• This notice also explains the denial or revocation of a United States Passport. The Fixing America’s Surface Transportation (FAST) Act legislation, which generally prohibits the State Department from issuing or renewing a passport to a taxpayer with seriously delinquent tax debt. Additional information on passport certification is available at IRS.gov/passports.

What do I have to do?

      • Pay the amount shown on your notice immediately. You can pay your balance online or mail us your payment in the envelope we sent you. Please include the bottom part of the notice to make sure we correctly credit your account.

      • If you can’t pay the full amount, pay what you can now and contact us immediately at the toll-free number shown on your notice to see if you qualify for a payment plan (including installment agreements) to pay the remaining balance on your account over time. You can also apply for a payment plan online by using the Online Payment Agreement Tool which is the fastest way to get an installment agreement approved.

What happens if I don’t pay or contact the IRS?

      • If you don’t pay the amount due immediately or make payment arrangements, we can file a Notice of Federal Tax Lien publicly establishing our priority with your creditors. If the tax lien is in place, you may find it difficult to sell or borrow against your property. The tax lien would affect your ability to get credit ? which may harm your credit rating.

      • In addition, we can seize (“levy”) any state tax refund to which you’re entitled. If you still have an outstanding balance after we seize (“levy”) your state tax refund, we may send you a notice giving you a right to a hearing before the IRS Independent Office of Appeals, if you haven’t already received such a notice. We can then seize (“levy”) or take possession of your other property or your rights to property. Property includes:

          • Wages, real estate commissions, and other income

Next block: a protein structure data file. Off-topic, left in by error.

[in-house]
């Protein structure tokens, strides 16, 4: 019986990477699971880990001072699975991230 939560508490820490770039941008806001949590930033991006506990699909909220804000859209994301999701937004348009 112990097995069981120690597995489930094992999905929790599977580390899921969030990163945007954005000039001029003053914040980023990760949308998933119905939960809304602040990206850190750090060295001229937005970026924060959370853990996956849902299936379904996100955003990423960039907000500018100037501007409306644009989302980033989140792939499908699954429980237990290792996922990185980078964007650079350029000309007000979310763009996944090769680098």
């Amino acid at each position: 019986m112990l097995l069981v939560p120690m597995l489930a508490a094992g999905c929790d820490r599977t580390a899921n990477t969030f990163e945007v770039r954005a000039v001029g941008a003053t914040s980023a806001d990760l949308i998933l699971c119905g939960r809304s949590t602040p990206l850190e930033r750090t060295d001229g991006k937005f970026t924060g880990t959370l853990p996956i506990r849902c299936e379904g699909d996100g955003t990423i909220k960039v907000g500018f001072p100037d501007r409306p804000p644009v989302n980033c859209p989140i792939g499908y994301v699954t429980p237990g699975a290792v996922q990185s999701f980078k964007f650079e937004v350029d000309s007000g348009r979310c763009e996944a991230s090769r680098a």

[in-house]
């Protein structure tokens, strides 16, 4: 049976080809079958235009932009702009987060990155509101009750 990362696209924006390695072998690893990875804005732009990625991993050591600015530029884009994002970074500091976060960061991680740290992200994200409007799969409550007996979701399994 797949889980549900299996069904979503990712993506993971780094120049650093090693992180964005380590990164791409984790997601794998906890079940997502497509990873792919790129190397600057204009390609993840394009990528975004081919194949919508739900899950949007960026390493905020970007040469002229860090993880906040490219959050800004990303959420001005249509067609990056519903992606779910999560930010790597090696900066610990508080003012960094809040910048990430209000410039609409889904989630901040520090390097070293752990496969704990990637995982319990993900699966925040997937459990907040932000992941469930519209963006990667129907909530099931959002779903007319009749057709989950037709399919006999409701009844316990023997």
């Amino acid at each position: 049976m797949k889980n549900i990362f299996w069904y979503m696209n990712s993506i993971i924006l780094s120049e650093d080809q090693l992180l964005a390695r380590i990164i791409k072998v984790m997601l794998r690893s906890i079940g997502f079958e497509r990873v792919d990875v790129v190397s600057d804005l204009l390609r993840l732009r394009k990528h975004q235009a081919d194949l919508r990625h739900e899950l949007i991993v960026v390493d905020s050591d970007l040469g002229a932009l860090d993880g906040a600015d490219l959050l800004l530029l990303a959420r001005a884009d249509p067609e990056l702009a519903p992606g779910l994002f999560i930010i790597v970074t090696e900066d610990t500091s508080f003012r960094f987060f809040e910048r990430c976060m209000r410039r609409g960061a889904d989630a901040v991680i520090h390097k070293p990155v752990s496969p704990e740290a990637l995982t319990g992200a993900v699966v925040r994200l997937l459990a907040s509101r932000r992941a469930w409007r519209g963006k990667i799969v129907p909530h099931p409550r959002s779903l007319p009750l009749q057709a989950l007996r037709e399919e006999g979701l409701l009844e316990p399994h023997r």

• Bank accounts

          • Business assets

          • Personal assets (including your car and home)

          • Social Security benefits

Who should I contact?

If you have any questions about the notice, call us at the toll-free number shown on your notice as soon as possible to speak to a customer service representative.

What if I don’t agree or have already taken corrective action?

If you don’t agree, contact us immediately to discuss your matter with a customer service representative. We’ll do our best to help you.

If you have already paid this liability or arranged to pay it with an Installment Agreement, you should still call us at the toll-free number shown on your notice to make sure your account reflects this.=

Putting the Collection on Hold 

Just because a taxpayer may be pursuing a protest or appeal to the CP 15 form 3520 penalty does not mean the Internal Revenue Service will stop enforcement. But, taxpayers or their representatives can typically reach out to the Internal Revenue Service and receive a state of enforcement from anywhere from 30 days to nine weeks – – and sometimes the state can be extended if the taxpayer receives additional notice.

Notice of Federal Tax Lien or Notice of Levy

After the Taxpayer has received several notices, they will typically receive a Notice of Proposed Levy or an actual Notice of Federal Tax Lien being placed on them –– and sometimes both (especially when very large penalties are involved). At this time, presuming the taxpayer has not received any other letters that may spark the ability to request a Collection Due Process Hearing, the Taxpayer would now be able to pursue a Form 12153 Collection Due Process Hearing. To make sure the Taxpayer receives the full benefits of a CDP, they should be sure to submit the form within 30 days of the date of the notice they receive – – otherwise the CDP becomes an equivalency hearing, which does not provide the same tax court opportunities as a CDP hearing.